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Don't ignore those honey-locust trees in pastures


A thorn in your side is a common phrase we all have heard. Today's farmers and ranchers can relate to this when it comes to thorny honey-locust trees that can take over certain pastures where they are growing if not controlled.

A thorn in your side is a common phrase we all have heard. Today's farmers and ranchers can relate to this when it comes to thorny honey-locust trees that can take over certain pastures where they are growing if not controlled.

Locust trees and other undesirable brush species can invade and compete with desirable forage for moisture, light and nutrients, and can be a main limitation to rangeland production. Dense brush stands obstruct grazing, reduce livestock performance and interfere with livestock handling. Removing trees and brush from rangeland can increase forage production and livestock carrying capacity.

Brush invasions frequently are ignored until they become severe. Control can be difficult and expensive, and the cost of attempting to eradicate a species usually exceeds any benefits gained, once they have gotten out of hand. That is why it is best to remember this now and make it a year-round priority, just like you do with thistle control, to stay on top of brush control now before it gets out of hand.

There are basically five different methods of using herbicides to control tree and brush species that can be used, and their effectiveness also depends on what time of the season you are targeting the plant pest. For example, to use a foliar application, it is best to apply the herbicide in the spring when brush is nearing full-leaf stage and growing actively. A dormant stem application obviously is done when brush is dormant and the bark is dry. Soil application is best to apply from April through June during the period of active growth. Basal bark application and cut stump or frill application best is done from mid-July to mid-January. Mowing or cutting re-sprouting trees such as honey locust and hedge without spraying an herbicide only will increase production of sprouts and lead to more problems.

Keith Harmoney, range scientist at the Kansas State University Agricultural Research Center in Hays, is conducting a large-scale replicated field trial to control honey locust. A total of 500 trees were treated Sept. 10, 2012, and Aug. 21, 2013, using the cut stump and basal bark methods with different types of herbicides to evaluate effectiveness. The field trial is not yet complete because rating the percentage of control during two growing seasons is necessary in order to fully assess if the trees are killed completely with no re-sprouts.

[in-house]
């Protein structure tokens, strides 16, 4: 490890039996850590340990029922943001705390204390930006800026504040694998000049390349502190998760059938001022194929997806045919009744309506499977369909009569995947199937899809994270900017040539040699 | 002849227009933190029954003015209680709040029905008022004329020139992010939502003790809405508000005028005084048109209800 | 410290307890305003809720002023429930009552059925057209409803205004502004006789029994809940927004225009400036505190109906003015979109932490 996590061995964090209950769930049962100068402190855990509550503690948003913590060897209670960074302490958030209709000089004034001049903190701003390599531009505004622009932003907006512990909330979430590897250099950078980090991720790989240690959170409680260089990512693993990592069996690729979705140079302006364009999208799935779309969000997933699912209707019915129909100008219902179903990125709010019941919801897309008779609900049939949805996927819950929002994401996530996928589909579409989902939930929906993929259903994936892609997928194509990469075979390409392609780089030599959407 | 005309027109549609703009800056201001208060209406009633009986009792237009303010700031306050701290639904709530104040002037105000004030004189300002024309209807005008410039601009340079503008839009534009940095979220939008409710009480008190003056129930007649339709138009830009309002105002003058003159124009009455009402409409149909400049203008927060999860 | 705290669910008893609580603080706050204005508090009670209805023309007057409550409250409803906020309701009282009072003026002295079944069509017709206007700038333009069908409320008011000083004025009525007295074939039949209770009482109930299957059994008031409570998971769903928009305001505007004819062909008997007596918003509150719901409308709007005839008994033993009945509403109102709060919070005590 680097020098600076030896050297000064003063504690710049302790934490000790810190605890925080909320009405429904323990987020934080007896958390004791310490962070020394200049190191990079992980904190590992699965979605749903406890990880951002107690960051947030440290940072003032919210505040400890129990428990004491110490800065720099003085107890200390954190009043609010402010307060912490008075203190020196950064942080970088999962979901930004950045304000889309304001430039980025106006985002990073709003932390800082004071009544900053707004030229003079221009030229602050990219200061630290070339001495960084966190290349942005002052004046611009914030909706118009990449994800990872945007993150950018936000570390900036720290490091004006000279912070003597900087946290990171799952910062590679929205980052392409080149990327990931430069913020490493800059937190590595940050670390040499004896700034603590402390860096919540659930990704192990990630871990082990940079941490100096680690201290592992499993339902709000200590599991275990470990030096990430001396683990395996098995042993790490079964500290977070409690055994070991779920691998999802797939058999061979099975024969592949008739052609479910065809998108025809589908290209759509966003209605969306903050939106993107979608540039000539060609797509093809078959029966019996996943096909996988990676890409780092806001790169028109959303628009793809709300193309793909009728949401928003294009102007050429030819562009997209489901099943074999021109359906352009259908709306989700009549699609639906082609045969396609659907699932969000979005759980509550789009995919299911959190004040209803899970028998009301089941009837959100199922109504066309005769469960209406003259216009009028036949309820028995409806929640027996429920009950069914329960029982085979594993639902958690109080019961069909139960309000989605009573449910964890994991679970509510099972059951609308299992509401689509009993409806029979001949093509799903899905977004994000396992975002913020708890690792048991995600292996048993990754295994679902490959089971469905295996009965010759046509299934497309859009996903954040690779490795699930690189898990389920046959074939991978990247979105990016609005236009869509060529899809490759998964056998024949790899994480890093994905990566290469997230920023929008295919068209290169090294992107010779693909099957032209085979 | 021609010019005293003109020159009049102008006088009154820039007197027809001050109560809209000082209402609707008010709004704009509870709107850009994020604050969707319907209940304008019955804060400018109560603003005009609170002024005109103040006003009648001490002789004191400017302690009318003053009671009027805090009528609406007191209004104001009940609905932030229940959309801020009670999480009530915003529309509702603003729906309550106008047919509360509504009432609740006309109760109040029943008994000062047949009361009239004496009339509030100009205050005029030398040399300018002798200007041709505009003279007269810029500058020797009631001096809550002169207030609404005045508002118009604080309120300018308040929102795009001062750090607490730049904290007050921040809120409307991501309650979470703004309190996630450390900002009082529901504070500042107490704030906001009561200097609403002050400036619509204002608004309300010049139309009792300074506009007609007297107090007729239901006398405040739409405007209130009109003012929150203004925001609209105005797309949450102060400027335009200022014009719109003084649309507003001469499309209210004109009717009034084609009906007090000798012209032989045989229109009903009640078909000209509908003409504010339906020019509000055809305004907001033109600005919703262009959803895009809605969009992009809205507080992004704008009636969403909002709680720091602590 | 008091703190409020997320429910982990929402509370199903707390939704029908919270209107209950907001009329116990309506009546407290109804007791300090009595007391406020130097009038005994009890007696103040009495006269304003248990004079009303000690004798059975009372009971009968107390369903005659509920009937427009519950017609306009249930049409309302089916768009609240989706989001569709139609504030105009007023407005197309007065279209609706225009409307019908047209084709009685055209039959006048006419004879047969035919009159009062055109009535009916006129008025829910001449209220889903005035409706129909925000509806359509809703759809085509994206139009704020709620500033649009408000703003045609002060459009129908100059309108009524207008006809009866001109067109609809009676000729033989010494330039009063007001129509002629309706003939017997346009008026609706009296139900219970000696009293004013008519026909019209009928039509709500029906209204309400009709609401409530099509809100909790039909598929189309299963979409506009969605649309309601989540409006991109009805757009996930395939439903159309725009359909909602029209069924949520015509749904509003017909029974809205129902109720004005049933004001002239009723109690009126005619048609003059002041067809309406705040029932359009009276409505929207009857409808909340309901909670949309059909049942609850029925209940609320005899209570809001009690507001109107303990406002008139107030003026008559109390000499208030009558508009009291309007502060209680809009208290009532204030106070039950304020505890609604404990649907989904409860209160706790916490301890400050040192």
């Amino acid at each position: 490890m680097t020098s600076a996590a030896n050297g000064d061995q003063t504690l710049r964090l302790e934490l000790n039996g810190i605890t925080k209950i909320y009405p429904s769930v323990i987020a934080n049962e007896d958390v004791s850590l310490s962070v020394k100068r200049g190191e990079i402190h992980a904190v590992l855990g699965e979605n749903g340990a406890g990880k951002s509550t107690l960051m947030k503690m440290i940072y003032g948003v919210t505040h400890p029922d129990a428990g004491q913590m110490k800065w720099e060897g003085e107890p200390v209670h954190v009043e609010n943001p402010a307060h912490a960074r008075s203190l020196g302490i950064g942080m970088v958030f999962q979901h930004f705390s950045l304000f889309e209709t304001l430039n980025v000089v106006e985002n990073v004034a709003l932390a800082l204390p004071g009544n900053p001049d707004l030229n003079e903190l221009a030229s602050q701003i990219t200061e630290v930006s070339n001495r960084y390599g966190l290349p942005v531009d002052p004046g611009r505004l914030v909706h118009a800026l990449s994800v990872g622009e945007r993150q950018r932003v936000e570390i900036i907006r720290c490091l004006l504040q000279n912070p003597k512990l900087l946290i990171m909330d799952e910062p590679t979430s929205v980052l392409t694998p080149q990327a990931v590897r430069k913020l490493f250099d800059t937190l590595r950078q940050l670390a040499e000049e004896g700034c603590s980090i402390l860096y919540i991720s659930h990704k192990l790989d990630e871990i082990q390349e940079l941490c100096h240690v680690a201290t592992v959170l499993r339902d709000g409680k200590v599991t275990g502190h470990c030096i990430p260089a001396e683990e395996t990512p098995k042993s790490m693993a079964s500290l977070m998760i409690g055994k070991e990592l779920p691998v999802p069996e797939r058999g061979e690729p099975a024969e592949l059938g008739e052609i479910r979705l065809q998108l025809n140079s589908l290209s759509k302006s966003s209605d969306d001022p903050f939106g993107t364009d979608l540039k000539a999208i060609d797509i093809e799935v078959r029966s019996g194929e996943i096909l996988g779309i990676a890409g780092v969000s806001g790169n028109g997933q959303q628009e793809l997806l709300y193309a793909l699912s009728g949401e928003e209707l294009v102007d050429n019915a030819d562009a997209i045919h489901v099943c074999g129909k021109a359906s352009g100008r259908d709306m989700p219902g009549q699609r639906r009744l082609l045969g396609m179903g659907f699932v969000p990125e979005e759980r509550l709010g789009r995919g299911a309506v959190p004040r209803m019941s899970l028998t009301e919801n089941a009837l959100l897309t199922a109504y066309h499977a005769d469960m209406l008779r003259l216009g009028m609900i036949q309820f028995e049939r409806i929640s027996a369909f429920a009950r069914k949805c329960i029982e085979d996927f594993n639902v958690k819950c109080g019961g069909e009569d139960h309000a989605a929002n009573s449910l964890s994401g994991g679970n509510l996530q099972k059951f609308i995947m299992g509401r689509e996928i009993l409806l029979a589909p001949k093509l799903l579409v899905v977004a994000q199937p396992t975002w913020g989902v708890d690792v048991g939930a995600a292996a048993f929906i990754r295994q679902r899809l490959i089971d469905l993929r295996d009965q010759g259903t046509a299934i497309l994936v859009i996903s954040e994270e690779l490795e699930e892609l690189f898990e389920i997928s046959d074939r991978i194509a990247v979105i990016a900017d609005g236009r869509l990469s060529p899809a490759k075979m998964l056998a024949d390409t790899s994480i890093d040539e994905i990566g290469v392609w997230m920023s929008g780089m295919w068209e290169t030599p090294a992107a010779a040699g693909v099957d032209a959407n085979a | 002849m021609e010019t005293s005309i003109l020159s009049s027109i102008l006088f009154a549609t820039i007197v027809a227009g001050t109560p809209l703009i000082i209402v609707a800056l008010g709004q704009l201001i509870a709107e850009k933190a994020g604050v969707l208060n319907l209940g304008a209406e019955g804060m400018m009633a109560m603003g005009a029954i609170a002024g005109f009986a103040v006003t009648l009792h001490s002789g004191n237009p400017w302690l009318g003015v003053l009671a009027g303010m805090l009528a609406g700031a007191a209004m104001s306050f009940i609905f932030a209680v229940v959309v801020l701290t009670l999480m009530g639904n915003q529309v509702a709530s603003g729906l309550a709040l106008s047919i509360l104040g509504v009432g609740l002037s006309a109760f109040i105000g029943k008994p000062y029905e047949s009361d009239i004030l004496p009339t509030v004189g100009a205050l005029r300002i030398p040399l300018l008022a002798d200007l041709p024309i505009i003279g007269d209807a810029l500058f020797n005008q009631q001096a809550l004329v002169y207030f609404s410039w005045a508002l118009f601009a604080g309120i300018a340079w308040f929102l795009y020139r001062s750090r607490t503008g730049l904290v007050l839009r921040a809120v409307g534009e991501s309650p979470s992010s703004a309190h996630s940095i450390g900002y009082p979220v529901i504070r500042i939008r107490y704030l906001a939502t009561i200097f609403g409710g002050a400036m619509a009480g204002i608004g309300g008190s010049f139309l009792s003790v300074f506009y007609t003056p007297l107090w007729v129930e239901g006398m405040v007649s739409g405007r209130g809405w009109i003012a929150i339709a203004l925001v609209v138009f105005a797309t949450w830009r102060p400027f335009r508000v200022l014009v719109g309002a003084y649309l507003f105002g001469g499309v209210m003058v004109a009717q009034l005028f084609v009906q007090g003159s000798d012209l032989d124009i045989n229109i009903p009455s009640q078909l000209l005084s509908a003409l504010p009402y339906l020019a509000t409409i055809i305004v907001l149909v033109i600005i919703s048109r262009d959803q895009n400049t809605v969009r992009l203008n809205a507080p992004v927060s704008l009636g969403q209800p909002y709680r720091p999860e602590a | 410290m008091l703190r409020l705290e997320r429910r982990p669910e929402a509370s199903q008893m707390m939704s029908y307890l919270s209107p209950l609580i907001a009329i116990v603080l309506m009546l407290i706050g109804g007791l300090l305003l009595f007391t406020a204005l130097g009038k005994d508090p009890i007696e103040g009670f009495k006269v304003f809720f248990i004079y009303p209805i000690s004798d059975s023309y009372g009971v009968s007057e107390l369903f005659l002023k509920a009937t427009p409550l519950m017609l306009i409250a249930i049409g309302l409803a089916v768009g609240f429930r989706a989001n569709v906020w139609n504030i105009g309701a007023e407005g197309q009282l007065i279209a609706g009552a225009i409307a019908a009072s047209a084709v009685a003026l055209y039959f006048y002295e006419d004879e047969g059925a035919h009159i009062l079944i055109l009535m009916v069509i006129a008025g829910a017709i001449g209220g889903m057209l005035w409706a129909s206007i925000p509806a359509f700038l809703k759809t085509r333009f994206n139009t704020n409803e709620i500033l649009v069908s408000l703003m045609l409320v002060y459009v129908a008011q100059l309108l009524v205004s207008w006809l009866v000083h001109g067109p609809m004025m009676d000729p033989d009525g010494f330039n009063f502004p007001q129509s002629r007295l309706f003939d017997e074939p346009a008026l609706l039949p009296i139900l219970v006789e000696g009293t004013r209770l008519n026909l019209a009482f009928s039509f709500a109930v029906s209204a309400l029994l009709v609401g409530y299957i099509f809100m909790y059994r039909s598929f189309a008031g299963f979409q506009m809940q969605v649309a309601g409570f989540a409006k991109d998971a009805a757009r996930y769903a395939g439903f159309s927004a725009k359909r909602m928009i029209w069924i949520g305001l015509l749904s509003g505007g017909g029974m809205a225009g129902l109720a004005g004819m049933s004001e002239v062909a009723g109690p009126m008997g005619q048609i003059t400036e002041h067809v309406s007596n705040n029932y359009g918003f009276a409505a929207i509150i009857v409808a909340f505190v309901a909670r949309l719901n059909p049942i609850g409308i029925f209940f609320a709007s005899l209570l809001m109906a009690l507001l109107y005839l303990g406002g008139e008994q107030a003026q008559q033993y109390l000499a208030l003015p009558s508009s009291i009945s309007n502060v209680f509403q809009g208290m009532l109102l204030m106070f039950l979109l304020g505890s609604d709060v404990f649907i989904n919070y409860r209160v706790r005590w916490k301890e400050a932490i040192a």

These first year results of control in 2013 are quite promising. After one year, bark and thorns of many controlled trees already were peeling. By the third year after treatment, a majority of the thorns and bark should be peeled from controlled trees and make them more desirable for use as firewood. Final results will not be available until after the summer of 2015.

It is important to emphasize when honey-locust trees are cut, the herbicide should be applied immediately. The stump soon will seal over with a thin protective sap. Usually, treating the entire surface area of the stump is not required; treating completely around the outside edge of the stump is sufficient for most herbicides. However, the label requires treating the whole bark area to the soil surface for some herbicides. The basal bark application is accomplished by spraying the basal parts of brush or trees from the soil surface to a height of 15 inches above the ground. Thoroughly wet all basal bark areas, including crown buds and ground sprouts.

Always read and follow the herbicide label directions, and make sure oil carriers form a compatible mix with the herbicide being applied.

Brand names appearing in this article are for product identification purposes only. No endorsement is intended, nor is criticism implied of similar products not mentioned.

If you have additional questions, contact Keith Harmoney at (785) 625-3425, Ext. 221, or your local K-State Research and Extension county office.

Stacy Campbell is agriculture Extension agent in Ellis County.

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Herbicide Mix-Application Method Herbicide Rates - v/v Avg. % Dead Trees

Remedy/diesel - basal bark 25% Rem, 75% diesel 78%

Milestone/oil - basal bark 5% Milestone, 95% oil 100%

Milestone/water - cut stump 10% Milestone, 90% water 98%

Dicamba/2,4-D/water - cut stump 33% Dicamba, 2% 2,4-D, 65% water 98%

Remedy/diesel - cut stump 25% Rem, 75% diesel 58%